03 May 2012
to be given a day
Have you ever had that experience where you're doing something you've done a million times before, but it feels like the first time?
I suppose that sounds exhilarating: a novel thing every time you try.
But I'm not talking about exhilaration, sadly. I'm talking about my run this morning.
It was 6:15 and already 70 degrees. The sky was orange, and the air was thick enough to eat, creating, I guess a cotton candy-feeling world.
And it felt like I was running through cotton candy.
Or maybe that I had eaten a semi-truck full of cotton candy.
Or maybe that my shoes were made of cotton candy.
It sounds delightful to be surrounded by cotton candy—it really does because I associate cotton candy with the fair. And the fair means corndogs and funnel cakes. It means, perhaps, a parade, and if you're in a small town, it means running into everyone you know and getting to see them just as happy as you are, simply because you're at the fair.
But my run this morning did not make me happy. One foot in front of the other, and I glared at the orange sky.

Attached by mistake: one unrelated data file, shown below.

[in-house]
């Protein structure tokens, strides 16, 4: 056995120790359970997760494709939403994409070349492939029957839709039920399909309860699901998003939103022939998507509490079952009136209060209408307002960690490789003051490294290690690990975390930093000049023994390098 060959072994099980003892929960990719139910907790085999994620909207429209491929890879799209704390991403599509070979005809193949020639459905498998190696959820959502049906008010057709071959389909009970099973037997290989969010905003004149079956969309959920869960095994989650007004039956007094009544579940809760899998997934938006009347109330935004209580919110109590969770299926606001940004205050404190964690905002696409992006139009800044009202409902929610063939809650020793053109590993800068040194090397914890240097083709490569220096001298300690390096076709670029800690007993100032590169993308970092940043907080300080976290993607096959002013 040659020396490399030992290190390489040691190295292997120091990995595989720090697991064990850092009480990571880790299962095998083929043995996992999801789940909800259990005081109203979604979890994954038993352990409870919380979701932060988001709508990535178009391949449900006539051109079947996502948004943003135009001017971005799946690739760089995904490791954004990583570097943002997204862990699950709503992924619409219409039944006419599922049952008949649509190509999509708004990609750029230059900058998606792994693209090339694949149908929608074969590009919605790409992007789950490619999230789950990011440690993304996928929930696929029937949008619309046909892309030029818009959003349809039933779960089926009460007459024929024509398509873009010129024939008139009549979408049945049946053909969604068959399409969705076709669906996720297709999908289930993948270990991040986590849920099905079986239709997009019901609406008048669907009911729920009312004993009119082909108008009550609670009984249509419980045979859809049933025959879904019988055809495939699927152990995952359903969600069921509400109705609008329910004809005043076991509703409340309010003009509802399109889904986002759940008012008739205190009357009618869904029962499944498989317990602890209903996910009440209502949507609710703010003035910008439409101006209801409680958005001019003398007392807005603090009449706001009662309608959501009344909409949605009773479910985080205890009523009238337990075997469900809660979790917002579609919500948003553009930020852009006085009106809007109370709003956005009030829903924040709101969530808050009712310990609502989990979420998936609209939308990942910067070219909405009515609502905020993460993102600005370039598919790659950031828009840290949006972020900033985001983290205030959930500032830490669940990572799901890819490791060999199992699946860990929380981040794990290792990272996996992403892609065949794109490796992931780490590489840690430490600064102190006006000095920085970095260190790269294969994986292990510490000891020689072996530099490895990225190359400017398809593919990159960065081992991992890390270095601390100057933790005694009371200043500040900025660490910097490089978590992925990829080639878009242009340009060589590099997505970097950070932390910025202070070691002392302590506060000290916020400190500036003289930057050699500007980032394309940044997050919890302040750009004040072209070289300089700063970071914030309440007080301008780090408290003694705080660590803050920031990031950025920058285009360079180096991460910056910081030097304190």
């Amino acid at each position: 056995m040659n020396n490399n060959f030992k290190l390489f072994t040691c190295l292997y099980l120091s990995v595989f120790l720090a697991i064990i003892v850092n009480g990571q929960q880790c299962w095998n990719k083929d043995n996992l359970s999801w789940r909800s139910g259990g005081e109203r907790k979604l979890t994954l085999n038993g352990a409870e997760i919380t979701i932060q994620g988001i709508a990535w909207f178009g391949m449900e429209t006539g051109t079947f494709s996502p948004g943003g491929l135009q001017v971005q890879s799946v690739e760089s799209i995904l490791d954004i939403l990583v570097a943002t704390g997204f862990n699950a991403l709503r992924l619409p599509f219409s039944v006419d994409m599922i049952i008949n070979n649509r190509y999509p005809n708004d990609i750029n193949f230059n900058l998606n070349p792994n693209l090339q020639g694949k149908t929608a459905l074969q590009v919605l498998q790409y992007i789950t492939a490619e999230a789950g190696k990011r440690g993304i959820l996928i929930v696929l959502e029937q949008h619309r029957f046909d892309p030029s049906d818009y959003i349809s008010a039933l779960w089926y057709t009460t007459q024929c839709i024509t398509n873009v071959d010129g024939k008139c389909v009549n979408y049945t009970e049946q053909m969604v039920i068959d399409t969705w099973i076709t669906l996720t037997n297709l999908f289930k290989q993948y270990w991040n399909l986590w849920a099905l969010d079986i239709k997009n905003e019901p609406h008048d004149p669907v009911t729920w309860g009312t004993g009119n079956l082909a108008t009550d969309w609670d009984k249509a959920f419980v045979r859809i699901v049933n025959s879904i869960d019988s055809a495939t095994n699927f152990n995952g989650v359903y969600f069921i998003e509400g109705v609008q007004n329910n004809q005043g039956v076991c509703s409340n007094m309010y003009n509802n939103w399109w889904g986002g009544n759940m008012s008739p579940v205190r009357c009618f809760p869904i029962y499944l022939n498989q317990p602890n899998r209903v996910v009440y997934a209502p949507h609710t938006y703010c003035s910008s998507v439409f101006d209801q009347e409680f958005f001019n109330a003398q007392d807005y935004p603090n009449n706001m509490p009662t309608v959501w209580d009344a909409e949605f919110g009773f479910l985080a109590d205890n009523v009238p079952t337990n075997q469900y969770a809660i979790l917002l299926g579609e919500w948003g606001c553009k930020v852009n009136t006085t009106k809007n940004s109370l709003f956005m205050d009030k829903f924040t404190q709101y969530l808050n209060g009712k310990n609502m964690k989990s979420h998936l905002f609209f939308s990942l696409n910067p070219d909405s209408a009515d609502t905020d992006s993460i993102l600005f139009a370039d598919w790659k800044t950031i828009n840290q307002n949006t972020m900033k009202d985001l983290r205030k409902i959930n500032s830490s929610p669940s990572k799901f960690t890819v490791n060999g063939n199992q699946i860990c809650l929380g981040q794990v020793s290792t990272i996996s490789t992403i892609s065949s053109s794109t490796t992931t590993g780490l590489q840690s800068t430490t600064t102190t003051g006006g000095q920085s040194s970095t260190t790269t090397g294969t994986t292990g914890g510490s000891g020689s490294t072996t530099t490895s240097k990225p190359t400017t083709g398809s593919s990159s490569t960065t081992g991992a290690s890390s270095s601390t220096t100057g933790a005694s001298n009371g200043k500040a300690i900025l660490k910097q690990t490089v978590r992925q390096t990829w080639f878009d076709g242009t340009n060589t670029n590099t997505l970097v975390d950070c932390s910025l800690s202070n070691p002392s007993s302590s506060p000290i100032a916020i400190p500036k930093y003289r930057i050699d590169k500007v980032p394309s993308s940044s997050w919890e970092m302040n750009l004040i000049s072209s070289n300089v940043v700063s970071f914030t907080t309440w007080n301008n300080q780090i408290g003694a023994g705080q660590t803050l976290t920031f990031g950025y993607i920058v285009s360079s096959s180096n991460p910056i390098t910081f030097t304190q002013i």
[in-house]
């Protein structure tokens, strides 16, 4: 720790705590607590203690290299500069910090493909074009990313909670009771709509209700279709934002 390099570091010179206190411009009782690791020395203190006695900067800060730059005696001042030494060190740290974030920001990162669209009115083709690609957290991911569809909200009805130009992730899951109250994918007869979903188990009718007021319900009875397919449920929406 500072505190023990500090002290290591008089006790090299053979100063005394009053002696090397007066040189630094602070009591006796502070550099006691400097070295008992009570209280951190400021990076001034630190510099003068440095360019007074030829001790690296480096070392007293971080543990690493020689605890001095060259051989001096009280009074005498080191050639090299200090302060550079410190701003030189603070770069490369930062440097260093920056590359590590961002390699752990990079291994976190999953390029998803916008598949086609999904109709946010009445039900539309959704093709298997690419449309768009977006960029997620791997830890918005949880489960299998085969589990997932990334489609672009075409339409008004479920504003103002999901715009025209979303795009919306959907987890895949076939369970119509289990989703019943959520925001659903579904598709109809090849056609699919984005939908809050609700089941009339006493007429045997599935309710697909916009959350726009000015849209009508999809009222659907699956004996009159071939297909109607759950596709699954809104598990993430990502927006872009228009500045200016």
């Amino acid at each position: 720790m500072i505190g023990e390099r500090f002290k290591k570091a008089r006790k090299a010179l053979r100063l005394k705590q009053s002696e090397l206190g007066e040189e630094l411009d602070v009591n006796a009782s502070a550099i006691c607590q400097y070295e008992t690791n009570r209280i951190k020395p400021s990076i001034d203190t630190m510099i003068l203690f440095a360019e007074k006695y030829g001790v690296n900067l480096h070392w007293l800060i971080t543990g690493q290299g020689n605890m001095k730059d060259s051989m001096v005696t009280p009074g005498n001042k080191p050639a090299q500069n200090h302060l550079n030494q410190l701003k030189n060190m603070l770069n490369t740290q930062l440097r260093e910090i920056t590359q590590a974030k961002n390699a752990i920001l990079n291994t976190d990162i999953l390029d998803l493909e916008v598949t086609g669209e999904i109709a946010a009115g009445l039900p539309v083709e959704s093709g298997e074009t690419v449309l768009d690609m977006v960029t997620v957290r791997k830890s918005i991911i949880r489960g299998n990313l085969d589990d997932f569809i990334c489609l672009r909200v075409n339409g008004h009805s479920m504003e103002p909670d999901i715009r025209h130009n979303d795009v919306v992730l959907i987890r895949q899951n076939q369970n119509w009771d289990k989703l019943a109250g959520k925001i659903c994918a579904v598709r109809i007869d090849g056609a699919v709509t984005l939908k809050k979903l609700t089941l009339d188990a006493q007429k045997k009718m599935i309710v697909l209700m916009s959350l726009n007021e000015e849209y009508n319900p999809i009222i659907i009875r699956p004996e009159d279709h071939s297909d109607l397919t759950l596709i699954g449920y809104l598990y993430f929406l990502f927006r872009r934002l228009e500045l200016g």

Legs that should've been tree trunks—that's how rooted they felt. That's how much they didn't want to move.
I felt slow and wobbly and like I didn't want to be where I was.
Usually in my stories, this is where I'd have a sentence like: And then I turned the corner and I saw a house with an explosion of tulips outside and I realized that I was right where I needed to be.
I usually have a sentence like that because usually I can pull a reminder of beauty from even the ugliest of experiences.
But you know what? That didn't happen this morning.
No redemption of the run.
Just me returning to the gym after 30 minutes outside, sweat streaming down, stinging my eyes, feeling like I was already behind for the day.
I said this to myself this morning, and I'm going to repeat it now: You're up. You're moving. You've been outside, and the sun is there. What a thing of beauty, to be given a day.